Central Michigan field crop update – May 4, 2017
The growing season is off to a cold, wet start, but better conditions are coming.
The start of the 2017 growing season is being slowed by above-average rainfall. According to the Michigan State University Enviroweather station in Freeland, as of March 1 the rainfall total is 8.83 inches, which is 2.93 inches above the 2016 total and 3.75 inches above the five-year average for this location. On the flip side, the base 50 growing degree-day (GDD) total for the same period is 155 GDD, which is 63 GDD above 2016 and 20 GDD above the five-year average.
The region is expected to remain cool and wet into the week of May 8. The combination of excessive moisture and warm temperatures favors weed growth while farmers are not able to get burndown herbicides applied. Growers are reminded to be patient and wait until field conditions dry out before resuming field operations.
There are a few acres of corn that have been planted across the region, mostly to make sure everything is working. Farmers were able to plant on well-drained fields but were not eager to plant too many acres with forecasts for more rain. The calendar still favors timely planting and good yields. Getting burndown herbicides down is one of the challenges corn growers face at this point.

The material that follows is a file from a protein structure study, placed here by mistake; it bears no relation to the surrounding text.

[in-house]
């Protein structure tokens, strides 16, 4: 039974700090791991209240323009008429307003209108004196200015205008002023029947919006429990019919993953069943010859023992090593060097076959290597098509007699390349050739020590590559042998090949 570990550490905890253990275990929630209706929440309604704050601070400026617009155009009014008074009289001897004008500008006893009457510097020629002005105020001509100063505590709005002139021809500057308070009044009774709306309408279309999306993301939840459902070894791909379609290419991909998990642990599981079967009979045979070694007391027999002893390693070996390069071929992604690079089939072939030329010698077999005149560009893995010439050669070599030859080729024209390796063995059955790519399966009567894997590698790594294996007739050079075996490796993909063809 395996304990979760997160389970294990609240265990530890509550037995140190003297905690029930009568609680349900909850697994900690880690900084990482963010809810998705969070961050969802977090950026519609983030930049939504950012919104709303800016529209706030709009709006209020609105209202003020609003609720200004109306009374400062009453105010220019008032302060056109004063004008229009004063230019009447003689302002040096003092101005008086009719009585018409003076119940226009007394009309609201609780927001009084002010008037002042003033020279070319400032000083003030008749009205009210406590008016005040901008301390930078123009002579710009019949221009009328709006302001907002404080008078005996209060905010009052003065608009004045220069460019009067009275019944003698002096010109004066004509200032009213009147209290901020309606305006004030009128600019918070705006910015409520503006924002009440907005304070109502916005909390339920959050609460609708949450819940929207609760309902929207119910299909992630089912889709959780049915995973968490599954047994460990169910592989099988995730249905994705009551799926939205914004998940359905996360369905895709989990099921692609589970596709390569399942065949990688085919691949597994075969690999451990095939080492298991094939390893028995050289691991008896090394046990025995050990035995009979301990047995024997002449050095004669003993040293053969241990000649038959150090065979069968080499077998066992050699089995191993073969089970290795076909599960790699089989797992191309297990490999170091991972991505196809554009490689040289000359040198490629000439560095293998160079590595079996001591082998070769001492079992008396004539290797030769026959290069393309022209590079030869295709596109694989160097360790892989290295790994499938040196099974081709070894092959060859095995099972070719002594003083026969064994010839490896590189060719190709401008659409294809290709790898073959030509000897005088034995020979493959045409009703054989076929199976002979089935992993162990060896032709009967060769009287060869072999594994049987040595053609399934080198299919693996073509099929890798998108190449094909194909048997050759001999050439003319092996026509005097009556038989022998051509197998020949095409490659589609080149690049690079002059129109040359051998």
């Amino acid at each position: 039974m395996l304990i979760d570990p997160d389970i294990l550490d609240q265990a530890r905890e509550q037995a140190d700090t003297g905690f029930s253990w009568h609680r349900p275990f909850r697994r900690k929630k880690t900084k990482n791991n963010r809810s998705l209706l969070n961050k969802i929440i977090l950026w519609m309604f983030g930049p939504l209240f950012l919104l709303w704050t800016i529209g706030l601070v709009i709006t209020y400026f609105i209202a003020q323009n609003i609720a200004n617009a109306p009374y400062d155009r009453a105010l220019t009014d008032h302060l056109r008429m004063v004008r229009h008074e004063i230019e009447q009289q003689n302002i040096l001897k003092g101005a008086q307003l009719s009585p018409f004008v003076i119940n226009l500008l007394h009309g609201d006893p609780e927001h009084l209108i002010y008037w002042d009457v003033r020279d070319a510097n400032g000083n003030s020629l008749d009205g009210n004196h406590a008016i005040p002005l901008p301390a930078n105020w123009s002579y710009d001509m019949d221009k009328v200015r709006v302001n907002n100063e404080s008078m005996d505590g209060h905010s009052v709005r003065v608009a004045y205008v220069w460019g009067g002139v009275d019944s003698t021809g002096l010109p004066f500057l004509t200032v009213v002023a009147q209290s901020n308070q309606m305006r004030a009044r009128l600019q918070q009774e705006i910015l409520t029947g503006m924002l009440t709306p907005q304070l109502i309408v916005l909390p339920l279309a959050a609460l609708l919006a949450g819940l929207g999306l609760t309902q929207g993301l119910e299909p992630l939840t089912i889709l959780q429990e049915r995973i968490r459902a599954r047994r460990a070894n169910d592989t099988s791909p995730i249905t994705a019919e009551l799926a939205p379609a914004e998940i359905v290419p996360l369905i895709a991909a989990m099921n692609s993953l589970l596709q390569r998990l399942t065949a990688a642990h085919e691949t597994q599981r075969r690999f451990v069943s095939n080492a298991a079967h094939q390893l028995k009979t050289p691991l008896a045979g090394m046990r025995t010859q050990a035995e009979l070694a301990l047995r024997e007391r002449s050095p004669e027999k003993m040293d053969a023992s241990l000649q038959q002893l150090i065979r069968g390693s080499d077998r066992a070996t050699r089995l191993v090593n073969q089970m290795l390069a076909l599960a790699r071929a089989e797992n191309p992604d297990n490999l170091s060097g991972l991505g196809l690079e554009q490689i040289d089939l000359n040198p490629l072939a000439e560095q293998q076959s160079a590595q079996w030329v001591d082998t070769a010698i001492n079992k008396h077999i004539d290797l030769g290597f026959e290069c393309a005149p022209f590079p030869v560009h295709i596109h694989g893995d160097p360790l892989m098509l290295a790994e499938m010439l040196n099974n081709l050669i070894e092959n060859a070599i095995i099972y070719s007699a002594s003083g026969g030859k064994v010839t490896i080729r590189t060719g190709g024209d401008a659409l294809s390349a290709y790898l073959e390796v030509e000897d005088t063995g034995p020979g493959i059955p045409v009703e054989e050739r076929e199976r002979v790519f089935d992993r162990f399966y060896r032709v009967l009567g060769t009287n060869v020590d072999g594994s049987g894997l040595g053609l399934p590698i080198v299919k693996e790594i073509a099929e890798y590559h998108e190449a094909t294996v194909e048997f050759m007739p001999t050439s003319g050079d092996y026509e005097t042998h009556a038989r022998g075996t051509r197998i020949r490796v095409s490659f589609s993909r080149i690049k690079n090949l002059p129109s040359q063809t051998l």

The wheat crop varies widely depending on planting date and soil type. With the above-average GDD, the crop is advancing in growth stage even though the crop is short in height. Early planted fields look very good and are in Feeke’s growth stage 6-7. Later planted fields have variable stands and seem to be impacted by the excessive rains. Many wheat growers were able to get herbicides and nitrogen applications made in a narrow window late last week.
MSU Extension encourages wheat growers to scout fields for disease and insect pressures. Conditions are very favorable for a number of diseases, many of which are infecting other wheat growing areas of the country. Special attention should be paid to armyworm populations. Armyworm moth traps have been consistently catching moths in high numbers.
Wheat growers interested in learning more about this year’s wheat crop are invited to attend a May 24 Wheat Field Day at the Hauck Seed Farm near Mt. Pleasant, Michigan. MSU Extension wheat specialists and industry representatives will be on-hand for this program. Two RUP credits are available for this program.
Alfalfa came through winter as good as any crop this year. The crop is 10-12 inches tall and growing rapidly. With the current growth rate, first cutting will be ready to harvest before corn is planted. There are no problems reported at this time.
Oat and barley planting has started where field conditions allowed.